Devika's Key Note Presentation is as unusual as its title! The Charka (spinning wheel) symbolises the central element of Gandhiji's philosophy of work and indeed of life, namely, self-reliance and self-mediation. Devika's presentation will begin with the charka and then move on to demonstrating how Gandhi's person-centered approach to work fits beautifully into the demands of the contemporary world of work, characterised as it by the vagaries of the labour market.
Her presentation includes rare and stunning video footage of Mahatma Gandhi and discusses the relevance of Gandhi statement "...my life is my message," to the practice of person-centered counselling in today's world.
Kamini Ramachandran & Gideon Arulmani
Storytelling has always been vital for Kamini Ramachandran, from her earliest memories of her grandparents telling her stories to her efforts in continuing this storytelling tradition with her two young sons every day since they were six months old.
Kamini studied English Literature & Language at the University of Reading (UK) and taught Speech and Drama privately in Kuala Lumpur before becoming a mother. While she is comfortable telling stories to children using puppets, kamishibai boards, masks and songs, she is also adept at telling stories for adults, drawing on her preference for darker, ambiguous, other-realm tales.
Presently a Singapore resident, Kamini joined forces with Verena Tay to found MoonShadow Stories in Nov 2004 to promote the lost art of the oral narrative. Kamini helped found the Storytelling Association (Singapore) in early 2006 and is currently serving her second term as its President. Drawing on her extensive knowledge of stories and the storytelling craft, Kamini has provided storytelling consultancy services for a variety of educators, educational institutions and commercial entities. She is featured regularly in the Singapore media sharing stories 'live' on radio.
Gideon Arulmani is a clinical psychologist with a doctoral degree in counselling from the University of Portsmouth (United Kingdom). Much before this however, he has been interested in drama and storytelling. He wrote and produced his first full length drama, a musical called "I want to be free," when he was 17 and subsequently produced a number of shorter plays and skits. He is also interested in the documentary as a medium of communication and worked as a photographer-script writer in the early part of his career. He uses the parable as a key element in his presentations and his approach to counselling. He is presently working on two novels in the historical fiction genre set in South Asia. Mowyla, a company he has informally started, searches for unseen stories in nature to create handmade artifacts that unveil their unseen intricacies. Mowyla products are collected from wild places around the world and ask you to "move on with your life and..." to look beyond for what doesn't seem to be there, but actually is.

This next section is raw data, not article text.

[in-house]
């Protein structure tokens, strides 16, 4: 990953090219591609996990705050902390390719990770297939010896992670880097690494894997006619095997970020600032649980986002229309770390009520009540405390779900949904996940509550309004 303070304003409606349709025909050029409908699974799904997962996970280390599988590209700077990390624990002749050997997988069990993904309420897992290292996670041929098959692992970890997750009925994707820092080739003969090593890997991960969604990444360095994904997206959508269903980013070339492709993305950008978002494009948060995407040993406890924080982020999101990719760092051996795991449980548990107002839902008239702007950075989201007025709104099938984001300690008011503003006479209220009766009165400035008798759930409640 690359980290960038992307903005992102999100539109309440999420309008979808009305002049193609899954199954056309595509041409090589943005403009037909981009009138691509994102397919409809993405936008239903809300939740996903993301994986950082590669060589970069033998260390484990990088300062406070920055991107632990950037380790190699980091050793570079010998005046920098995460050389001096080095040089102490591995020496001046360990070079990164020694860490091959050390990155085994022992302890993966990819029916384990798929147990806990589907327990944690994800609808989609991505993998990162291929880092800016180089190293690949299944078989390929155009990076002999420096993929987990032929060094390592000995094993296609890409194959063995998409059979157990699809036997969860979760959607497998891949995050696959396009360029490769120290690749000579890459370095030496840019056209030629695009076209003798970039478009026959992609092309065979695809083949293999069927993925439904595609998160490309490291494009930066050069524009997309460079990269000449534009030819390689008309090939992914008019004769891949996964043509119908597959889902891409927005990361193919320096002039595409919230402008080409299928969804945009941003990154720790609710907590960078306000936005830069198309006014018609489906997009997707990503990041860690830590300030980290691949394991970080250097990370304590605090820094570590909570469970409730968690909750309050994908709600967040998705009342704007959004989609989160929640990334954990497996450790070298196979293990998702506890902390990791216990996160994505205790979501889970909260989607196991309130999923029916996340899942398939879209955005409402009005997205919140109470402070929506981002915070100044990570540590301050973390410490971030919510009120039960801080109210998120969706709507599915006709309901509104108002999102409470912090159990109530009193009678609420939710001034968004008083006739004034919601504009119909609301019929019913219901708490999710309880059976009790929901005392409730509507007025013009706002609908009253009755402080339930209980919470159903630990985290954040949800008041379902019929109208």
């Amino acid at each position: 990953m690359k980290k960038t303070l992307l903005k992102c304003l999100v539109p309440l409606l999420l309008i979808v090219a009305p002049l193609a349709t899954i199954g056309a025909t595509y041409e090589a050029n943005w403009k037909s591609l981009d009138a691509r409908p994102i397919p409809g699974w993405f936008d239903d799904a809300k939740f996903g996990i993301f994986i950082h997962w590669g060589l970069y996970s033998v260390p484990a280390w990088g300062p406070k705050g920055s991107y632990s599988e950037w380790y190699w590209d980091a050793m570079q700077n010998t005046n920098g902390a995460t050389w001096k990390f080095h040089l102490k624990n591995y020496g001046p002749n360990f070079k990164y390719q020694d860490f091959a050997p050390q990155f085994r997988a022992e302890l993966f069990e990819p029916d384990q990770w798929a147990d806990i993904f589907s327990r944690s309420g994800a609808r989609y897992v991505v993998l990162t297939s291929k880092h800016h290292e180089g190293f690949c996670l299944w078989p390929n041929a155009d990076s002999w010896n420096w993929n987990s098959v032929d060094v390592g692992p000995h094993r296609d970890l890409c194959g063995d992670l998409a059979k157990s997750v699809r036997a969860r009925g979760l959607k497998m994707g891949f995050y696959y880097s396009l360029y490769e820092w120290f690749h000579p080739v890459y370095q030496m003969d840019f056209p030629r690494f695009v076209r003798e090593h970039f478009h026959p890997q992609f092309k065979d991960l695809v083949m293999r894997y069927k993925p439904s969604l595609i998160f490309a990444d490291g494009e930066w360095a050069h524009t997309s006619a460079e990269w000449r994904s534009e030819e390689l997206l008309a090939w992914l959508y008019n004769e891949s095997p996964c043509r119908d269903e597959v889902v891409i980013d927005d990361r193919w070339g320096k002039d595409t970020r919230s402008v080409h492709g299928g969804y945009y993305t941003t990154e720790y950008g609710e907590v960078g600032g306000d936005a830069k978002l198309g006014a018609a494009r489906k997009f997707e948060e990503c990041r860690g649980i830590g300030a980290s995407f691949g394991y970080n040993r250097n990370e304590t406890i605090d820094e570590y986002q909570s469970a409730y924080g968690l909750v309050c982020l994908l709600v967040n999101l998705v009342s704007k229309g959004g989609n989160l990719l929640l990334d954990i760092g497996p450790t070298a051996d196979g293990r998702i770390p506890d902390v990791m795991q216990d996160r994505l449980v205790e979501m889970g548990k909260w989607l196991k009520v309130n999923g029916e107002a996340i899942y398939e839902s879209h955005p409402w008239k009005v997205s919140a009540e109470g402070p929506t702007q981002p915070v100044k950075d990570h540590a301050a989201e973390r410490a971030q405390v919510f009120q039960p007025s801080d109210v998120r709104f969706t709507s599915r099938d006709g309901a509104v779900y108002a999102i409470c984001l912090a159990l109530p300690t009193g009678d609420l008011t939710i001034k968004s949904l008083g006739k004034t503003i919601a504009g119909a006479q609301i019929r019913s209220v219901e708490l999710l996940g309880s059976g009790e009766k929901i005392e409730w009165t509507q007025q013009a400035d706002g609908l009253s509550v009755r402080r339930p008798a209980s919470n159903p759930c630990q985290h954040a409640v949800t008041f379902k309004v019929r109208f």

Title: Telling Tales - Exploring the story as a mechanism for culture resonant career counselling
Over the last few years, the importance of culture resonant forms of counselling have begun to be discussed in the literature. All cultures have their traditional counsellors. In Eastern cultures, traditional counsellors (the wise elder, the healer, the grandparent, the uncle or the aunt), typically use illustrations from parables, stories from the holy books and folk tales that depict the gods, folk heroes and other characters whom the help seeker is already culturally prepared to revere and respect. The attention of the help seeker would be drawn to the principles the characters in the stories use to deal with life's vicissitudes and the help seeker would be exhorted to emulate them. Counselling could learn from these methods and consider techniques that have a strong cultural grounding. For example, an Indian counsellor who wishes to respond to the client's cultural preparedness could draw upon the wit and wisdom enshrined in the stories told by court-jesters, poets and itinerant bards of ancient India. The stories of Auvaiyar who lived in the 1st Century C.E is an example. She wandered around South Indian villages, advising farmers and kings alike through her stories and pithy aphorisms. Tenali Ramakrishna was a famous poet and court-jester in the 16th Century C.E and his stories are a wonderful blend of humour and satire rooted in the cultural ethos of South India. Raja Birbal was the Wazir-e Azam (grand vizier) of the Mughal court in the 16th Century C.E. and his stories reflect the culture of North India and offer simple but deeply meaningful insights into the complexities of life. Indian epics, folk tales and proverbs are excellent repositories of a folk approach to dealing with the incongruities of life. They are a part and parcel of everyday life in India and could be used as counselling tools.
The key objective of this presentation is to illustrate how the 'story' could be used as a tool for career counselling. The story selected for the presentation is the Ramayana - one of most famous of Indian epics. It is set around two popular episodes from the Ramayana. The first is the story of Rama, the crown prince, being banished from Ayodhya. The second is about the famous visit that Hanuman, the monkey God makes to Lanka. The presentation will be made jointly by Kamini Ramachandran and Gideon Arulmani. Kamini's role will be that of a story teller and she will present selected episodes from the Ramayana in a story form. Gideon's role will be to interpret her 'telling' into a counselling format. The entire presentation will be a stage performance. Illustrations will be drawn from the sages and yogis, scholars, kings, priests and commoners who populate the Ramayana. The Ramayana is replete with examples of the meaning of renunciation, the importance of assessing opportunities, the origin of talents and aptitudes, the empowering of personal potentials, dealing with unexpected occurrences and barriers one encounters. The presentation will use this story to illustrate how the story could be used to apply the principles of career guidance.